Blog of Monica Luppi, International Relations Officer, San Patrignano
Monica Luppi is International Relations and Policy Officer at San Patrignano (Italy), a non profit therapeutic community for drug addicted and socially excluded young people founded in 1978. Read more about Monica Luppi here.
Monica Luppi is International Relations and Policy Officer at San Patrignano (Italy), a non profit therapeutic community for drug addicted and socially excluded young people founded in 1978. After working as a volunteer in the center and as a logistics coordinator for school outreach campaigns, she began to focus on advocacy, specifically calling for a stronger voice for recovered addicts in shaping drug policy as well as availablity of comprehensive, recovery oriented treatment free of charge to all who need it.

Since 2005, Monica has represented the Foundation at many international events and conferences as well as on missions in Europe, Asia and the Americas. In 2006 she joined the Vienna NGO Committee on Narcotic Drugs at the United Nations, and was elected to serve on the Board in 2010. In 2011 she continued her advocacy work on the European level as part of the European Commission's Expert Group on Drugs. She is also a member of the Board of Europe Against Drugs, an network of more than fifty organizations in twenty three countries which aims to help to reduce the burden on individuals, families and society at large by promoting comprehensive, balanced and integrated policies on drugs.

Dear Mr Branson,

I have watched you speak on various television shows about your views on drugs and have read the blog where you cite Portugal as a positive example of how successful decriminalisation could be if applied worldwide. I won't go into dissecting the evidence you and the Global Commission cite to support your point of view (there's enough of that around already), because mine is not a rebuttal, but an appeal to dig deeper, and perhaps to put your words into concrete actions that could make a positive impact on many lives.

As someone who has worked for over a decade closely with people fighting addiction in order to regain their lives, to beat the odds society has given them by overcoming myriad personal challenges, I felt your remarks were based more on a political ideology than firsthand knowledge of the problem.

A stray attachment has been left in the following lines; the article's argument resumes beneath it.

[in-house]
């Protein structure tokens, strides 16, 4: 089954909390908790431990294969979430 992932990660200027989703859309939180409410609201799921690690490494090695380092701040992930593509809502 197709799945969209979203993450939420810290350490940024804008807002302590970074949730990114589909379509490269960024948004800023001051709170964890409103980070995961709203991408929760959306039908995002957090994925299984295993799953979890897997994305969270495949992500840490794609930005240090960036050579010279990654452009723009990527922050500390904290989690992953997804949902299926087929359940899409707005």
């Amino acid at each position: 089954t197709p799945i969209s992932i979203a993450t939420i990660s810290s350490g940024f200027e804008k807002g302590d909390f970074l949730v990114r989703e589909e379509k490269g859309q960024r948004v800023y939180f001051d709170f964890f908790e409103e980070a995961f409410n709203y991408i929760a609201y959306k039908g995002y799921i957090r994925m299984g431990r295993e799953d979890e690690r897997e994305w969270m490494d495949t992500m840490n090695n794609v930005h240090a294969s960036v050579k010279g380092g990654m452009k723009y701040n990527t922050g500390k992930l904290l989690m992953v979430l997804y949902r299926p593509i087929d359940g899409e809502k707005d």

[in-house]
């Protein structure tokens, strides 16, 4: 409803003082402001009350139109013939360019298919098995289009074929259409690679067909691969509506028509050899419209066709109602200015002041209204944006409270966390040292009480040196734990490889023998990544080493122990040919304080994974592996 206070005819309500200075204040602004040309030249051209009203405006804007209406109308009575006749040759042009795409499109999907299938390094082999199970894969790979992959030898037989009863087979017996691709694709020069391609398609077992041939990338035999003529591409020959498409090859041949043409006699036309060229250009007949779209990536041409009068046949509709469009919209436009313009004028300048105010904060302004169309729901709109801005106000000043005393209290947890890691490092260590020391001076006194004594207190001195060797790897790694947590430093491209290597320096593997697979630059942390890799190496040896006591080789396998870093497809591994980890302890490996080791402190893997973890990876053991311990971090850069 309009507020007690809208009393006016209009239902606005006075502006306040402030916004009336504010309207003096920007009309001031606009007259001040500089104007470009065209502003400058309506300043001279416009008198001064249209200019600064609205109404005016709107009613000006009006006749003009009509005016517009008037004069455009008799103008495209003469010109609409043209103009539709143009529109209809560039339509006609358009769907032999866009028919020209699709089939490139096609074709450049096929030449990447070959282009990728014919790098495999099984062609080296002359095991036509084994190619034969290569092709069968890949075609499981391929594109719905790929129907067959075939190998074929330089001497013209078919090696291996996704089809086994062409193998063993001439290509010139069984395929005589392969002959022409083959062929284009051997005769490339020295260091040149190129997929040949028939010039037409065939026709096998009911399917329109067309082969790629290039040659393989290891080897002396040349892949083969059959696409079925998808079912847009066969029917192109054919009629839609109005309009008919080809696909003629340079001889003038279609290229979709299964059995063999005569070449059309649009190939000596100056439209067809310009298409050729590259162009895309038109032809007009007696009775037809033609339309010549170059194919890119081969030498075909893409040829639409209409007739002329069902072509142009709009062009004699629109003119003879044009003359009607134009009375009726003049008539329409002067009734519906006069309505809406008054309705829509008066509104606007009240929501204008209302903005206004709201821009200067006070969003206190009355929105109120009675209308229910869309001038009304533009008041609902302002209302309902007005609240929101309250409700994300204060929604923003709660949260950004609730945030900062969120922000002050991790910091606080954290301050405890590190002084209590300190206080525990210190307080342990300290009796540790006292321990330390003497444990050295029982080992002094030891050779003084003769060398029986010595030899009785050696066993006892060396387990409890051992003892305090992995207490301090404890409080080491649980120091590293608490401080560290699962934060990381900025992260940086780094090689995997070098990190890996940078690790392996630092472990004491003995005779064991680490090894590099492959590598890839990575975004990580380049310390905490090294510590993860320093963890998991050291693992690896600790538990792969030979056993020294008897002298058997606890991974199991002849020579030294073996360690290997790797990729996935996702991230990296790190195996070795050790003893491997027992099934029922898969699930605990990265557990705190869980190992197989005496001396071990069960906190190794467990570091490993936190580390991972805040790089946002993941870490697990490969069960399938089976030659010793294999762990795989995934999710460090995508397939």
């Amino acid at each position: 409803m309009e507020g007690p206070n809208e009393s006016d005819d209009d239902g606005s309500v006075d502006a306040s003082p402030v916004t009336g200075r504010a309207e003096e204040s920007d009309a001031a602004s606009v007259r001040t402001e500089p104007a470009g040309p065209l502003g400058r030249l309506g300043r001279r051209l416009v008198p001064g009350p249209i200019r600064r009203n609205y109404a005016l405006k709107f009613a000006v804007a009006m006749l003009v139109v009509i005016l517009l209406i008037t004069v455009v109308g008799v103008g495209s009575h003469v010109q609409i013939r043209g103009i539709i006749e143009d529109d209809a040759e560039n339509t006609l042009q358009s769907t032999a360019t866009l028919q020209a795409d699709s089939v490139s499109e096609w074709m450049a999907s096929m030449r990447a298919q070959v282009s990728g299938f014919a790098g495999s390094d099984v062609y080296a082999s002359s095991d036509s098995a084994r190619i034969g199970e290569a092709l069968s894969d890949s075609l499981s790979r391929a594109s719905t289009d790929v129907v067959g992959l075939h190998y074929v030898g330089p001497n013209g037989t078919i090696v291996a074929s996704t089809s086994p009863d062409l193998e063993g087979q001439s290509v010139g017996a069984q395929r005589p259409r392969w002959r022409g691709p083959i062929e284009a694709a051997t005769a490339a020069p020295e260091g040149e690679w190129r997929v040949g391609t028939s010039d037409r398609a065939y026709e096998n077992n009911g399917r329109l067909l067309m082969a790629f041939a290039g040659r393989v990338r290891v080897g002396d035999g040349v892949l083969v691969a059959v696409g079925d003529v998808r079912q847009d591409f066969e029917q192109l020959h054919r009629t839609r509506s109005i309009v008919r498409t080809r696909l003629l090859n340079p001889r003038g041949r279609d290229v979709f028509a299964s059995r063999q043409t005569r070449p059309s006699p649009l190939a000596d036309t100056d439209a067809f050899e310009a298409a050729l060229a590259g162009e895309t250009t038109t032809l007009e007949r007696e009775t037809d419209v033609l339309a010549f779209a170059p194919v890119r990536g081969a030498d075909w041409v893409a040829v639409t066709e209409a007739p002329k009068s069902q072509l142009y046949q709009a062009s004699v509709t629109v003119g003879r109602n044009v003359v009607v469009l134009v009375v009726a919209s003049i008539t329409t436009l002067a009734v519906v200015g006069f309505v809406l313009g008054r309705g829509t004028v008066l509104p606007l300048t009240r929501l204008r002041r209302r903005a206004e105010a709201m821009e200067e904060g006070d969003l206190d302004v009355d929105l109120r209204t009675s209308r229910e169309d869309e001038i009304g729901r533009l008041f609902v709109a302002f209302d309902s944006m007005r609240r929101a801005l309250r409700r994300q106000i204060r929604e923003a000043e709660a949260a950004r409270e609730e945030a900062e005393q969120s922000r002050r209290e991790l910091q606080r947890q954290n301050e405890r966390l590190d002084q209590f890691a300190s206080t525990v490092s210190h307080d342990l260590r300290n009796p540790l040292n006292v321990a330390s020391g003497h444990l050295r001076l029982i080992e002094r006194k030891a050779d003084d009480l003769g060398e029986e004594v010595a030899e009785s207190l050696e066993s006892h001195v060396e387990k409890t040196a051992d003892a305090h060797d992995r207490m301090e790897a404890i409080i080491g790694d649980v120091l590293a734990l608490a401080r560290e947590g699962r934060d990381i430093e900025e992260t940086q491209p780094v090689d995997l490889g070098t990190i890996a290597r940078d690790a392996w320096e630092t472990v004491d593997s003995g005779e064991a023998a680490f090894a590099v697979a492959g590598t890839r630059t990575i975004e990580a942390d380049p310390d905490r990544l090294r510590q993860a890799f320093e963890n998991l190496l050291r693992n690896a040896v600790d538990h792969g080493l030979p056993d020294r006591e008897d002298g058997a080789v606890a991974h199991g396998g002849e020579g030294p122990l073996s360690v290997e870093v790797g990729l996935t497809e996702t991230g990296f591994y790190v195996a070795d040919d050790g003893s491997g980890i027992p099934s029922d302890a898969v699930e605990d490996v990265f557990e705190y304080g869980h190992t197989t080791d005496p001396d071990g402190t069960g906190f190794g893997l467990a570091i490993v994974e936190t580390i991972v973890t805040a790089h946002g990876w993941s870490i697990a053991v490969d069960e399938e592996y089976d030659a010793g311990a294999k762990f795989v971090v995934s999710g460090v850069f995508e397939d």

Your flippant remarks about "75% of your children's generation smoking cannabis" simply saddened me. Mr Branson, not everyone has the social and economic safety net that you and your friends have. Many more fragile and vulnerable people are listening to your remarks and will fall through the cracks. Wouldn't your considerable wealth and visibility be better spent advocating for real and sustainable rehabilitation programs or funding community-based prevention projects for marginalised youth, instead of sending a message that legitimises an unhealthy lifestyle and does nothing to improve the lives of those suffering from addiction?

I have no doubt you believe what you are saying about drugs and I can agree that prison is no place for an addict. People suffering from addiction deserve the best help they can get. They deserve the support necessary to live lives just as valuable and fulfilling as your or mine. They need real, long-lasting and sustainable support through education, life skills training, and counselling, so they can become active and contributing members of society. Removing accountability for their actions will not help. Of the thousands of former users I have worked with and come to love, I can guarantee that facing the negative consequences of their actions, even those that involved the criminal justice system, very often provided a wake up call, the "push" that was needed to turn their lives around.

Mr Branson, let me ask you a few questions: How many desperate mothers of addicts have you listened to? How many times have you taken an addict into your home and nursed him back to health, taking the time to understand him? Have you met with many who have lost all their money and possessions while a family member struggled through years of drug abuse? Have you spoken with any recovered addicts to better understand the dynamics which brought them to use drugs and the key to helping them find a better life?

I know you are a busy man, but I would like to invite you to come visit the center where I work. It is called San Patrignano, in Italy. I am sure you know that our country has some of the most progressive policies in Europe when it comes to providing alternatives to prison in cases of drug related crime. Many of the 1,000 plus residents who are getting help here would otherwise be in prison. Our services are provided free of charge and we are not funded by the taxpayers but by private donors and earnings from our social enterprises. Perhaps your opinions on drug policy are unchangeable, but I urge you to get the complete picture before getting on the proverbial soapbox again, as there are many lives in the balance. Our doors are open to you.